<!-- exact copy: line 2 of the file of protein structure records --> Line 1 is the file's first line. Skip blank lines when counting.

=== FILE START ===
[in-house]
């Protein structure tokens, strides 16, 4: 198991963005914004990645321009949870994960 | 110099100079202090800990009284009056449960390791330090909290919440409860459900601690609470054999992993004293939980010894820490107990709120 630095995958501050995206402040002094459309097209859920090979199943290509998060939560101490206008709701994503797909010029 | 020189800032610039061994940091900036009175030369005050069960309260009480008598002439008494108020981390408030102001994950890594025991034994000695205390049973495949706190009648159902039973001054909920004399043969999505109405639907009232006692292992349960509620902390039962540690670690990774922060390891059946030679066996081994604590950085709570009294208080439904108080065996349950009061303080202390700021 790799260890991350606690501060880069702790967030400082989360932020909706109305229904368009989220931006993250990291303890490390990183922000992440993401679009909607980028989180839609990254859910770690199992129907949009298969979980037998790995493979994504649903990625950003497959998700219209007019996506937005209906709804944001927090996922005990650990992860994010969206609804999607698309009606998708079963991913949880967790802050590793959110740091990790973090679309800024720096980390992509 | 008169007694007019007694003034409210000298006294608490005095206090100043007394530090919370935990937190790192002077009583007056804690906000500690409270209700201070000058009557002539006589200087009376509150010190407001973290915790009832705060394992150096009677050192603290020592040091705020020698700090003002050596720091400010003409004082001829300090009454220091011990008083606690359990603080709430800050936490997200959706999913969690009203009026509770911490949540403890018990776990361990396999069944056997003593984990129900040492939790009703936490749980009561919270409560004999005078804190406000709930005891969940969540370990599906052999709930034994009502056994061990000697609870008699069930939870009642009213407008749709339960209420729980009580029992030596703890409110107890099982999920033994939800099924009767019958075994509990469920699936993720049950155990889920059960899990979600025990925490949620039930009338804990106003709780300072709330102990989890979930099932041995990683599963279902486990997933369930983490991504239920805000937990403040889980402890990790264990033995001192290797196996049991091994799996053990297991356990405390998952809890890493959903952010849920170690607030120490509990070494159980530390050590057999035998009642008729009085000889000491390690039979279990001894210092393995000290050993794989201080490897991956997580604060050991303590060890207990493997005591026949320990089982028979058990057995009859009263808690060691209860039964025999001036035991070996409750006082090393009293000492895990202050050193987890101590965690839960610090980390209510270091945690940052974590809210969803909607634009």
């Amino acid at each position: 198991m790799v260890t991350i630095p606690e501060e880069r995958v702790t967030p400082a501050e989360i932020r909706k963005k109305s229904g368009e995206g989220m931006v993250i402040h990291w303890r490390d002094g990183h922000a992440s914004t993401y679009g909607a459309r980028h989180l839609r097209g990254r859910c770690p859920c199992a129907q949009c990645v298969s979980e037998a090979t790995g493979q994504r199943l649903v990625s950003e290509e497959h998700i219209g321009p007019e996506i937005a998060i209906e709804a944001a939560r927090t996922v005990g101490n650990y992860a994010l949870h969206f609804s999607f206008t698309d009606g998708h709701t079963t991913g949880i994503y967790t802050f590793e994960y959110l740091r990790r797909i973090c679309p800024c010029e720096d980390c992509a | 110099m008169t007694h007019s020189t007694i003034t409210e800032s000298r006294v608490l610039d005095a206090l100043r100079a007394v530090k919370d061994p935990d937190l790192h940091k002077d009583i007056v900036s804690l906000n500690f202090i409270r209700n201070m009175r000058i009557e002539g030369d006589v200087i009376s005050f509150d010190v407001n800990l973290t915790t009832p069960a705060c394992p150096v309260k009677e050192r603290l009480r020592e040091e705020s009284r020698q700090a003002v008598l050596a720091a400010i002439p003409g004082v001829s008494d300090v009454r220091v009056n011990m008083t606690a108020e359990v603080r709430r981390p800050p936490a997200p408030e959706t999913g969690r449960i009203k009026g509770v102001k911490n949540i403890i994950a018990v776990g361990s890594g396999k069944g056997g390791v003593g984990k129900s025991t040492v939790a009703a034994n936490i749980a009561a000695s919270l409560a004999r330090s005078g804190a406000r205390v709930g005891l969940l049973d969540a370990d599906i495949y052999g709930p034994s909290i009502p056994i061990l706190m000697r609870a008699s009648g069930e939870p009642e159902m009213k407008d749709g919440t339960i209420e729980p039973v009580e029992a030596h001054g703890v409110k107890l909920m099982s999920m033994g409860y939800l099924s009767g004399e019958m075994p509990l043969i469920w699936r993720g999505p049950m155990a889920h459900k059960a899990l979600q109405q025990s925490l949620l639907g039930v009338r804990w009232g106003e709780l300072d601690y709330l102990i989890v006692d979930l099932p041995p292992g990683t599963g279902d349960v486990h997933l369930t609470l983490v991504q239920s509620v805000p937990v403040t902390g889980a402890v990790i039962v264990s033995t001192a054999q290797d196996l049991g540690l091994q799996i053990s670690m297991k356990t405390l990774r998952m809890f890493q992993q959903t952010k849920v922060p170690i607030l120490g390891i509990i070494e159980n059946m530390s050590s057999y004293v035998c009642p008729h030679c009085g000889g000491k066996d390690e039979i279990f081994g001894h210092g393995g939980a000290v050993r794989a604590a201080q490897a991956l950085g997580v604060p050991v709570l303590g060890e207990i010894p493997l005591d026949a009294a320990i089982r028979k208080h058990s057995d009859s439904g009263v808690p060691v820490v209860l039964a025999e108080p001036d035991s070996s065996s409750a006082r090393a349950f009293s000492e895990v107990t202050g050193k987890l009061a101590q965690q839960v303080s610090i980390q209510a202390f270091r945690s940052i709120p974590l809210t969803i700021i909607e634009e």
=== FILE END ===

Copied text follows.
């Protein structure tokens, strides 16, 4: 198991963005914004990645321009949870994960 | 110099100079202090800990009284009056449960390791330090909290919440409860459900601690609470054999992993004293939980010894820490107990709120 630095995958501050995206402040002094459309097209859920090979199943290509998060939560101490206008709701994503797909010029 | 020189800032610039061994940091900036009175030369005050069960309260009480008598002439008494108020981390408030102001994950890594025991034994000695205390049973495949706190009648159902039973001054909920004399043969999505109405639907009232006692292992349960509620902390039962540690670690990774922060390891059946030679066996081994604590950085709570009294208080439904108080065996349950009061303080202390700021 790799260890991350606690501060880069702790967030400082989360932020909706109305229904368009989220931006993250990291303890490390990183922000992440993401679009909607980028989180839609990254859910770690199992129907949009298969979980037998790995493979994504649903990625950003497959998700219209007019996506937005209906709804944001927090996922005990650990992860994010969206609804999607698309009606998708079963991913949880967790802050590793959110740091990790973090679309800024720096980390992509 | 008169007694007019007694003034409210000298006294608490005095206090100043007394530090919370935990937190790192002077009583007056804690906000500690409270209700201070000058009557002539006589200087009376509150010190407001973290915790009832705060394992150096009677050192603290020592040091705020020698700090003002050596720091400010003409004082001829300090009454220091011990008083606690359990603080709430800050936490997200959706999913969690009203009026509770911490949540403890018990776990361990396999069944056997003593984990129900040492939790009703936490749980009561919270409560004999005078804190406000709930005891969940969540370990599906052999709930034994009502056994061990000697609870008699069930939870009642009213407008749709339960209420729980009580029992030596703890409110107890099982999920033994939800099924009767019958075994509990469920699936993720049950155990889920059960899990979600025990925490949620039930009338804990106003709780300072709330102990989890979930099932041995990683599963279902486990997933369930983490991504239920805000937990403040889980402890990790264990033995001192290797196996049991091994799996053990297991356990405390998952809890890493959903952010849920170690607030120490509990070494159980530390050590057999035998009642008729009085000889000491390690039979279990001894210092393995000290050993794989201080490897991956997580604060050991303590060890207990493997005591026949320990089982028979058990057995009859009263808690060691209860039964025999001036035991070996409750006082090393009293000492895990202050050193987890101590965690839960610090980390209510270091945690940052974590809210969803909607634009």